Line of Sight – A Great Egret’s stare!


Looking for the catch of the day. Photo by William R. Beebe

Looking for the catch of the day. Photo by William R. Beebe

I watched as the Great Egret searched the fisherman’s boat for baitfish and for the catch of the day. Once he realized he was striking out, he stood on the edge of the boat and refocused, looking out into the water. As he stared down past his long sharp beak, I stared at him through my lens.

He was a strikingly handsome egret, larger than most. The green around his eye and on his beak (known as the lore) turns a bright emerald green when it is mating season. I found his profile so striking that I decided to paint him on a large scale (30” by 30”).

Line of Sight    by William R. Beebe, 30 x 30, Oil on canvas, $6800

Line of Sight by William R. Beebe, 30 x 30, Oil on canvas, $6800

Line of Sight (head detail) by William R. Beebe

Line of Sight (head detail) by William R. Beebe

His eyes were intensely focused; surely there was a fish in his line of sight. His head rested gently on the curve of his neck, while he gazed into the ocean waters. It was the fish’s good fortune that the egret was in a relaxed state.

This egret was a smart bird. He knew the bait traps were close by and that raiding the traps was easy pickings. Why work so hard for a meal stalking fish along the shoreline, when the seafood buffet is right in front of you?

Raiding the bait cage. Photo by William R. Beebe

Raiding the bait cage. Photo by William R. Beebe

Sure the fish are small but he could at least put away a dozen or so before his big meal of the day.

All the while, I watched and photographed. When I choose to paint a bird portrait, I like to paint the birds that stand out from others. This egret I remember well because of his antics and how statuesque he looked when posing.

“I’m a really good driver!” Photo by William R. Beebe

“I’m a really good driver!” Photo by William R. Beebe

Thank you for reading my journal and for following my artwork. Please check back soon to see what’s on my easel next.


One of the joys of being an artist is having the freedom to follow my passion….
— William R. Beebe
What’s next?  Drawing by William R. Beebe

What’s next?

Drawing by William R. Beebe

The Birdman of Assateague! ~ Exploring with Beebe

Last week, with my Canon Digital Rebel camera all charged up and an overnight bag packed, I set out for a two day photography excursion to Assateague Island on the Eastern Shore of Virginia.  After many recent outings to local wetlands, I thought that it might be time to take this waterfowl/bird thing to the next level.  I’ve spent many years out on the water, schooner hunting, but this was my first time wandering the wilderness in search of the avian species.

Driving through the neighboring town of Chincoteague, I noticed a street named Beebe Rd.  I thought to myself, it must be named after C. William Beebe the naturalist/oceanographer/writer, whom I wrote several biographies about in school as a kid.  For sure, my distant relative, whom my father met, had wandered the same trails back in the early 1900’s that I soon would be hiking.

I made a mental note, that when I returned home I would look through storage and find the book that I borrowed from the Catawba College library back in 1975 and never returned, entitled Exploring with Beebe, and read it!  The only other person to ever check out the book was back in May of 1956, so I don’t feel so bad. :-)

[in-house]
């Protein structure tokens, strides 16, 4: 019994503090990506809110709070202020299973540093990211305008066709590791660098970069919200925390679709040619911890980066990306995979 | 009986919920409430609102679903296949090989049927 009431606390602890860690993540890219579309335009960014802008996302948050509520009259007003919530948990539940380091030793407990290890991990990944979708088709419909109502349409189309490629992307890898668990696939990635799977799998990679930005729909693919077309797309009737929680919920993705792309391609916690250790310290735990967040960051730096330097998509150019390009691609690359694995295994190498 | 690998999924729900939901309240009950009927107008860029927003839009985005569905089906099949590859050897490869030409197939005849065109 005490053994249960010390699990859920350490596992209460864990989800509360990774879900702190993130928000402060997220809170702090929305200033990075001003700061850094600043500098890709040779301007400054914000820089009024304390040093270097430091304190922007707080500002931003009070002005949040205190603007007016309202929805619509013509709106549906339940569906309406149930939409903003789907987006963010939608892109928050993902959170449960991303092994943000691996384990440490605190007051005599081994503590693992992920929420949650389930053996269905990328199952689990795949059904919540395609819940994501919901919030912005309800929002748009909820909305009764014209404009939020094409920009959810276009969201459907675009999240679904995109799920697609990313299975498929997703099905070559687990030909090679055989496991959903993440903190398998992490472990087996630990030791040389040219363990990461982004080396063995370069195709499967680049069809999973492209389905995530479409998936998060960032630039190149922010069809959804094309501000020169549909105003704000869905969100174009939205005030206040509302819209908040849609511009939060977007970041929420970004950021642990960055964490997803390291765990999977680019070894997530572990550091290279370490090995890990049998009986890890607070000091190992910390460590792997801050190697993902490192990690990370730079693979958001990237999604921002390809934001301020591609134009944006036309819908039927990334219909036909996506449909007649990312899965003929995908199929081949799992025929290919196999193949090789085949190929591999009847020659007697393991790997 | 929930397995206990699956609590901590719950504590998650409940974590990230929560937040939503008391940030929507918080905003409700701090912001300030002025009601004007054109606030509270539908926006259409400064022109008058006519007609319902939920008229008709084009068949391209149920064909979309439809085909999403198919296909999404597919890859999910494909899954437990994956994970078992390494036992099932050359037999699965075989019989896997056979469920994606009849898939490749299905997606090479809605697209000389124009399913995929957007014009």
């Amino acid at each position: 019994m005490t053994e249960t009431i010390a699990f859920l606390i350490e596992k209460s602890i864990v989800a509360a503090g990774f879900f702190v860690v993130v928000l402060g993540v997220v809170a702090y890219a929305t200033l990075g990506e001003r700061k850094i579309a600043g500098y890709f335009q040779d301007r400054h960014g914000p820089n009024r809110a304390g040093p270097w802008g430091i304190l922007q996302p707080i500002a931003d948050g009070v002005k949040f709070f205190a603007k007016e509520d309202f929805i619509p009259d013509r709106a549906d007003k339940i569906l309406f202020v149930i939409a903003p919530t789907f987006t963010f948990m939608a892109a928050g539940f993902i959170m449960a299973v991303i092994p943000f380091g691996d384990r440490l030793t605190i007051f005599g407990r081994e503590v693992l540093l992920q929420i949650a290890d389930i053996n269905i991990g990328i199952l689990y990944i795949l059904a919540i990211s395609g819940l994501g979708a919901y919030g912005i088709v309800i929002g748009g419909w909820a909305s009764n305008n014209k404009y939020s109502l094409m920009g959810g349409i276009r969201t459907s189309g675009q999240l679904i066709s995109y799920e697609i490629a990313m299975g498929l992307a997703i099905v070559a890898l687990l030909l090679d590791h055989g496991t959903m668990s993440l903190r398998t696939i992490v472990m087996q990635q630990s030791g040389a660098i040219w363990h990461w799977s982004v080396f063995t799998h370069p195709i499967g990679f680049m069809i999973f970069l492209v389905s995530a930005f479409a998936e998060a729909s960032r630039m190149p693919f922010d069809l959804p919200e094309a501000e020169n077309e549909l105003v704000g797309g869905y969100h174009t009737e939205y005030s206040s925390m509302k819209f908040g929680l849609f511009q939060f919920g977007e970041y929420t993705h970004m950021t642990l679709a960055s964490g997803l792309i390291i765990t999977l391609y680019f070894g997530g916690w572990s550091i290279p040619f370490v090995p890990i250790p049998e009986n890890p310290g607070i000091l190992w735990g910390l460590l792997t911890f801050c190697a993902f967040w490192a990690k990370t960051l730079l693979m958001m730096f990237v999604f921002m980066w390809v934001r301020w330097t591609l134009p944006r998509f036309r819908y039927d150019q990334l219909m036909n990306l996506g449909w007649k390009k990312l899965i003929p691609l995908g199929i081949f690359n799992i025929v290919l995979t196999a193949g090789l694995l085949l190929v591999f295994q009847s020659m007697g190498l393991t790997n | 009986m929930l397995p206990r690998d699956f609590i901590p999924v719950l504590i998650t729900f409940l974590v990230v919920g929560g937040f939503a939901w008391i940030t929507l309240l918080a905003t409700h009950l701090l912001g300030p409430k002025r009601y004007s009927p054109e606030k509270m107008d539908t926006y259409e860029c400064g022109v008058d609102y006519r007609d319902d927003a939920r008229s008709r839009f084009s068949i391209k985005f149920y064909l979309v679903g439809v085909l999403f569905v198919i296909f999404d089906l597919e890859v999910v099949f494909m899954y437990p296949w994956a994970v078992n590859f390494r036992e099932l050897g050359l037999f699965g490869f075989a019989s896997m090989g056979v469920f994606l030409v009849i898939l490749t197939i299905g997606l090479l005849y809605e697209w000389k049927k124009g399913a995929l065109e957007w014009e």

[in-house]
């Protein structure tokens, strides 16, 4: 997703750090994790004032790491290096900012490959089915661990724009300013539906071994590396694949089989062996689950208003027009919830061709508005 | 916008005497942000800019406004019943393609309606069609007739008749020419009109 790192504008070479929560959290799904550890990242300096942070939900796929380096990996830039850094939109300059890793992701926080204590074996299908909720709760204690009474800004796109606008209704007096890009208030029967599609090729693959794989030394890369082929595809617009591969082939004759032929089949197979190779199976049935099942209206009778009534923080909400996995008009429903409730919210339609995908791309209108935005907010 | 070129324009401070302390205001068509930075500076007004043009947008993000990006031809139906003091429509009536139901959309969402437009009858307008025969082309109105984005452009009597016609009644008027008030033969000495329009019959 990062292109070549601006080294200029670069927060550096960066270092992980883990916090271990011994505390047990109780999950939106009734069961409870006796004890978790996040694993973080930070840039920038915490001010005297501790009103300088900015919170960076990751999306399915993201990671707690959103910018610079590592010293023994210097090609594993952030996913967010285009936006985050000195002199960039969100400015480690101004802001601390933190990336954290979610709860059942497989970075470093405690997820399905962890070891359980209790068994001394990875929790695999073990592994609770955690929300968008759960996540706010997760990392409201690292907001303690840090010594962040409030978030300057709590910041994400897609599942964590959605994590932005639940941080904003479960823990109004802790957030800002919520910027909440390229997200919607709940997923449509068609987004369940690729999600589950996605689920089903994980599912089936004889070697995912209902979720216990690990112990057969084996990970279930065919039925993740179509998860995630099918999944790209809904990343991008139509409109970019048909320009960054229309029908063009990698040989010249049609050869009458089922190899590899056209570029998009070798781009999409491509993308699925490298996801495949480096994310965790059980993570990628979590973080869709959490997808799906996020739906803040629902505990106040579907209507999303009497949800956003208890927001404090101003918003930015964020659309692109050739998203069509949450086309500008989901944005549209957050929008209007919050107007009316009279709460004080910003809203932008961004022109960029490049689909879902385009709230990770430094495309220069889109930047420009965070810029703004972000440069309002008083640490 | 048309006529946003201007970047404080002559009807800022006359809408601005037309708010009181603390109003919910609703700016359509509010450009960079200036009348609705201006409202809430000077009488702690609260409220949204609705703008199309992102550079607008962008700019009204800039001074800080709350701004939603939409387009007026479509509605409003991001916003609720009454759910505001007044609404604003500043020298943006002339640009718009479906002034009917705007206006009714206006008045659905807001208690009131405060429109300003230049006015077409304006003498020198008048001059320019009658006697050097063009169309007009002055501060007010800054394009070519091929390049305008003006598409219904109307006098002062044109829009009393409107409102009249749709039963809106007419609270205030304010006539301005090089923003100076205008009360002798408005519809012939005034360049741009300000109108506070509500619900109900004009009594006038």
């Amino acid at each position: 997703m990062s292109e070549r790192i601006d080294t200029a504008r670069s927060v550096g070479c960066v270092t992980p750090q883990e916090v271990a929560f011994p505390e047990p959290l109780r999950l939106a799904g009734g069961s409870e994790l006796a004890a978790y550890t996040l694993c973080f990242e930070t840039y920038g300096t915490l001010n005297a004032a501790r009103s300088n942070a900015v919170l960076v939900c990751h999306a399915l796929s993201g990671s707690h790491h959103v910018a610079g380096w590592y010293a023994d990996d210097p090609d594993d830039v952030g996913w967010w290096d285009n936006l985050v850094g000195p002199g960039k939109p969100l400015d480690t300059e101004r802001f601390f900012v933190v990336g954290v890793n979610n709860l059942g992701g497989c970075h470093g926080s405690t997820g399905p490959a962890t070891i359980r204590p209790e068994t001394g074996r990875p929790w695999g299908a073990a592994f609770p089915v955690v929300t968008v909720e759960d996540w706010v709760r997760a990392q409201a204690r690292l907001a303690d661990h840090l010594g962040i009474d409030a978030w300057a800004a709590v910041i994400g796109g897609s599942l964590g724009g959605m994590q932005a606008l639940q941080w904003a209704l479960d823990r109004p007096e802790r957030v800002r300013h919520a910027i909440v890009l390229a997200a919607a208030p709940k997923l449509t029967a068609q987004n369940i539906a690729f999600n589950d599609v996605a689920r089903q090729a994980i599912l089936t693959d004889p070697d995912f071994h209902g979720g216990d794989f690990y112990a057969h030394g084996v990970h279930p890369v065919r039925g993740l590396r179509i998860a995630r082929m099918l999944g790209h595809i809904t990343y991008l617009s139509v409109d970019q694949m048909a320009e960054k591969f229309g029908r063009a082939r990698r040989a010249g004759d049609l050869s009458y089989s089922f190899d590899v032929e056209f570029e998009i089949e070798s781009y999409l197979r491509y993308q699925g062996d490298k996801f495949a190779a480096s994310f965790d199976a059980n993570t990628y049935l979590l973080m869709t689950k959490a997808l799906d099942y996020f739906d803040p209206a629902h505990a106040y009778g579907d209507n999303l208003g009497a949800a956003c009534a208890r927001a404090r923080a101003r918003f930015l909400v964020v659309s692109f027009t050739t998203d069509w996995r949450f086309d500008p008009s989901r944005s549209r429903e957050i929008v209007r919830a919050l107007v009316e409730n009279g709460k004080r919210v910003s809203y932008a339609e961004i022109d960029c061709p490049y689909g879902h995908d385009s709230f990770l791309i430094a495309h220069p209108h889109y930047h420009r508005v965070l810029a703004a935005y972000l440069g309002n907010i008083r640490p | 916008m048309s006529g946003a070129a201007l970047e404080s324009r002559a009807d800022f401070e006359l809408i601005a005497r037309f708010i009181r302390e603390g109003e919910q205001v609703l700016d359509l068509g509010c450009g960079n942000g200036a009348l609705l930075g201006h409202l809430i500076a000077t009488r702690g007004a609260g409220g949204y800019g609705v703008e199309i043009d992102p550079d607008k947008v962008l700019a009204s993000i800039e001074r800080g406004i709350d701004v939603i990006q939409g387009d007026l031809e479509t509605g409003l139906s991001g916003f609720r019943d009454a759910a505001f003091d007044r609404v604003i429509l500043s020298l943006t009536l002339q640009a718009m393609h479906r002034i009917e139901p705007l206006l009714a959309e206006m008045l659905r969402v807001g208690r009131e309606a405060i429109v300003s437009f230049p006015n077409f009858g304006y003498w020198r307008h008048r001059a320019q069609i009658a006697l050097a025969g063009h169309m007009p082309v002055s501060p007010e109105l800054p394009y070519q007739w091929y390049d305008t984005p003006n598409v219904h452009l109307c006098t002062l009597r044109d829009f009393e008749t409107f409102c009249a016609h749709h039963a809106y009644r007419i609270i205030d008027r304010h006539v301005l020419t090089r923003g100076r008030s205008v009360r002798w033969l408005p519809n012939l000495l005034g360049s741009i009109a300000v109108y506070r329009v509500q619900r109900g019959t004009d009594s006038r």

The weather cooperated and I was able to document a variety of species of waterfowl and shorebirds on film (digital).  I walked many miles along nicely paved paths that circled the large wetlands.  Starting out on Beach Road, I spotted numerous white egrets and snowy egrets.  Along the Wildlife Loop, I spotted a great blue heron, many more egrets, a blue-winged teal duck or two, a green heron, martins etc...  I photographed terns diving into Shoveler Pool and a Lesser Yellowlegs strutting his stuff. 

I took hundreds of pictures, many of which I’m excited to paint.  My mini-expedition was very successful and my energy level is way up.  I managed to get by with only a few mosquito bites.  It happened to be a relatively slow time for seeing migratory birds, so I am planning on going back when I know certain species are more likely to be there. 

Thinking of myself amusingly as the “Birdman” upon my return, I found Exploring with Beebe and started reading.  Turns out, C. William Beebe was and remains The Birdman!  He wrote books entitled Two Bird-Lovers in Mexico in 1905, The Bird in 1906, Pheasants: Their Lives and Homes in 1926, and many other books and manuscripts, documenting his expeditions for the New York Zoological Society to places like the Galapagos Islands, the jungles of South America, Borneo and just about any other exotic place one can think of. 

Early in his career, he became the curator for the New York Zoo, and was the one that introduced a “flying cage” for the birds.  On his many travels, he himself would catch rare and unusual species of birds and transport them back for all to view at the New York Zoo. 

His achievements were many and he became quite famous in his day. As I read his many exploits of handling large iguanas and giant lizards, sharing the ground with deadly poisonous yellow and black bushmaster snakes in the jungles and tropical swamps of Panama, trekking through the thickets of dense unexplored jungles, and lowering himself to record setting depths of the sea while avoiding sharks, I can’t help but think what a nice walk in the park I had at Assateague!!!!!!!!! :-)

Turns out, one of C. William Beebe’s many expeditions was to the Great Barrier Islands of Virginia.  So in the end, I most likely was literally following in C. William Beebe’s footsteps and figuratively exploring with Beebe!

Here are a few of my photos from my little adventure.

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